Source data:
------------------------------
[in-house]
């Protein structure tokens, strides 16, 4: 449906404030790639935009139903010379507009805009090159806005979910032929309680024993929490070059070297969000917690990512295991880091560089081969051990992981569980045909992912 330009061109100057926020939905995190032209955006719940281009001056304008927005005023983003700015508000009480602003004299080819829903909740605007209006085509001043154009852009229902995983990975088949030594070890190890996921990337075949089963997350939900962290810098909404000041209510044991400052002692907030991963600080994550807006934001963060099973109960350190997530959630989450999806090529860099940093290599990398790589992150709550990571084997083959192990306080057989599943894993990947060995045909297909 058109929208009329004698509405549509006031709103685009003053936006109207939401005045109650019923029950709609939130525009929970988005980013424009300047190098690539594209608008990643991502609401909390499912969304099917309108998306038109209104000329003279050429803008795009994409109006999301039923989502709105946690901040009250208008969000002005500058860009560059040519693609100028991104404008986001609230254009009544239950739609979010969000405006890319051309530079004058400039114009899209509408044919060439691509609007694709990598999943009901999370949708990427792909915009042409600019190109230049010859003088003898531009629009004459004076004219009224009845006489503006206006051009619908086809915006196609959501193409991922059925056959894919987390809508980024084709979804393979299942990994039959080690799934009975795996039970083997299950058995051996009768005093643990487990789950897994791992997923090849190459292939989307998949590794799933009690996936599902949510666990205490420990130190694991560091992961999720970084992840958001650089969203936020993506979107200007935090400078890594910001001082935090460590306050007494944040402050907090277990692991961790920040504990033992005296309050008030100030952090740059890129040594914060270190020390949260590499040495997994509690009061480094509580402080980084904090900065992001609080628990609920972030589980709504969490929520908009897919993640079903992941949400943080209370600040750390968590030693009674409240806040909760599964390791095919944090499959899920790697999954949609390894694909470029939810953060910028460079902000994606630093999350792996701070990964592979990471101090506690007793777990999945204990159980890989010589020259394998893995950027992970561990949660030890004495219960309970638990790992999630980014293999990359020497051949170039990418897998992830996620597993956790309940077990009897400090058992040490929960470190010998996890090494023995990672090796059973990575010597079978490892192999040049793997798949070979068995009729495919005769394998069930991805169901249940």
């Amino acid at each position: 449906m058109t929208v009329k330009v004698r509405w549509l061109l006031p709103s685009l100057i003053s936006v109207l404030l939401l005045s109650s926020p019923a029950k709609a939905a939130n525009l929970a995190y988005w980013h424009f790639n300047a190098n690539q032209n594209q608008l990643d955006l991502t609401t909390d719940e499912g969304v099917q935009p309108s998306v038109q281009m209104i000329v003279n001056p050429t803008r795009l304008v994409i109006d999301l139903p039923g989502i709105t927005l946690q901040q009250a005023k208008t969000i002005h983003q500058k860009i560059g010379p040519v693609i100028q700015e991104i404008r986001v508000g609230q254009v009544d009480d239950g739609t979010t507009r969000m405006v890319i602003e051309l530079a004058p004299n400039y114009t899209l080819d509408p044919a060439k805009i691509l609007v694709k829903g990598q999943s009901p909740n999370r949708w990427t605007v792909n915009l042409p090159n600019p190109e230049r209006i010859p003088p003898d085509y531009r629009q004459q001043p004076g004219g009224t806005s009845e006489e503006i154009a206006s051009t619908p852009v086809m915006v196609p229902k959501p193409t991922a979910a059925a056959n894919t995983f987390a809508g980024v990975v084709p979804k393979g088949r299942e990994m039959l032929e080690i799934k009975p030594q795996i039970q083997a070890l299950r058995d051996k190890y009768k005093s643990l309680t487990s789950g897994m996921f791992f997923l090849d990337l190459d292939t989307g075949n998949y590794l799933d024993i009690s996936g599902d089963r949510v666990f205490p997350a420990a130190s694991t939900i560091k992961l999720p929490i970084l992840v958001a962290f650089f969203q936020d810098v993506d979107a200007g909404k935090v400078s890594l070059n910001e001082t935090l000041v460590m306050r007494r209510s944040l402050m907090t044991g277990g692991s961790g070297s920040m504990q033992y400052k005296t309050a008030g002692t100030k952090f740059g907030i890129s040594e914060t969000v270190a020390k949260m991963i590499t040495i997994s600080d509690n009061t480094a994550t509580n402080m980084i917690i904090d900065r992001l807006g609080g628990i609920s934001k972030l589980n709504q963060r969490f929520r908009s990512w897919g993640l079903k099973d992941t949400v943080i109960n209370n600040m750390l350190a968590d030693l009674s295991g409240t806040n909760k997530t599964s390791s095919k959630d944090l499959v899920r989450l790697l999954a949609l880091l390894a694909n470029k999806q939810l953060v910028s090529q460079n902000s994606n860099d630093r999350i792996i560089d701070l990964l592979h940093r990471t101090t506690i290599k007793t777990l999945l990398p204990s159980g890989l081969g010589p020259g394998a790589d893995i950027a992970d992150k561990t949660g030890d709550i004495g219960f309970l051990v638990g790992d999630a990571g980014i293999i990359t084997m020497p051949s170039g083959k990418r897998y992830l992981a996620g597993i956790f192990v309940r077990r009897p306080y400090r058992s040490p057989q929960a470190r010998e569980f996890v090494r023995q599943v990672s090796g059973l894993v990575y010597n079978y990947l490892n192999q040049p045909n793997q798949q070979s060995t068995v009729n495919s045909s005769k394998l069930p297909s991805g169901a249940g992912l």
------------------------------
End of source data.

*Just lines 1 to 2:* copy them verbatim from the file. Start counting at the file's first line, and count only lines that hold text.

[in-house]
């Protein structure tokens, strides 16, 4: 449906404030790639935009139903010379507009805009090159806005979910032929309680024993929490070059070297969000917690990512295991880091560089081969051990992981569980045909992912 330009061109100057926020939905995190032209955006719940281009001056304008927005005023983003700015508000009480602003004299080819829903909740605007209006085509001043154009852009229902995983990975088949030594070890190890996921990337075949089963997350939900962290810098909404000041209510044991400052002692907030991963600080994550807006934001963060099973109960350190997530959630989450999806090529860099940093290599990398790589992150709550990571084997083959192990306080057989599943894993990947060995045909297909 058109929208009329004698509405549509006031709103685009003053936006109207939401005045109650019923029950709609939130525009929970988005980013424009300047190098690539594209608008990643991502609401909390499912969304099917309108998306038109209104000329003279050429803008795009994409109006999301039923989502709105946690901040009250208008969000002005500058860009560059040519693609100028991104404008986001609230254009009544239950739609979010969000405006890319051309530079004058400039114009899209509408044919060439691509609007694709990598999943009901999370949708990427792909915009042409600019190109230049010859003088003898531009629009004459004076004219009224009845006489503006206006051009619908086809915006196609959501193409991922059925056959894919987390809508980024084709979804393979299942990994039959080690799934009975795996039970083997299950058995051996009768005093643990487990789950897994791992997923090849190459292939989307998949590794799933009690996936599902949510666990205490420990130190694991560091992961999720970084992840958001650089969203936020993506979107200007935090400078890594910001001082935090460590306050007494944040402050907090277990692991961790920040504990033992005296309050008030100030952090740059890129040594914060270190020390949260590499040495997994509690009061480094509580402080980084904090900065992001609080628990609920972030589980709504969490929520908009897919993640079903992941949400943080209370600040750390968590030693009674409240806040909760599964390791095919944090499959899920790697999954949609390894694909470029939810953060910028460079902000994606630093999350792996701070990964592979990471101090506690007793777990999945204990159980890989010589020259394998893995950027992970561990949660030890004495219960309970638990790992999630980014293999990359020497051949170039990418897998992830996620597993956790309940077990009897400090058992040490929960470190010998996890090494023995990672090796059973990575010597079978490892192999040049793997798949070979068995009729495919005769394998069930991805169901249940």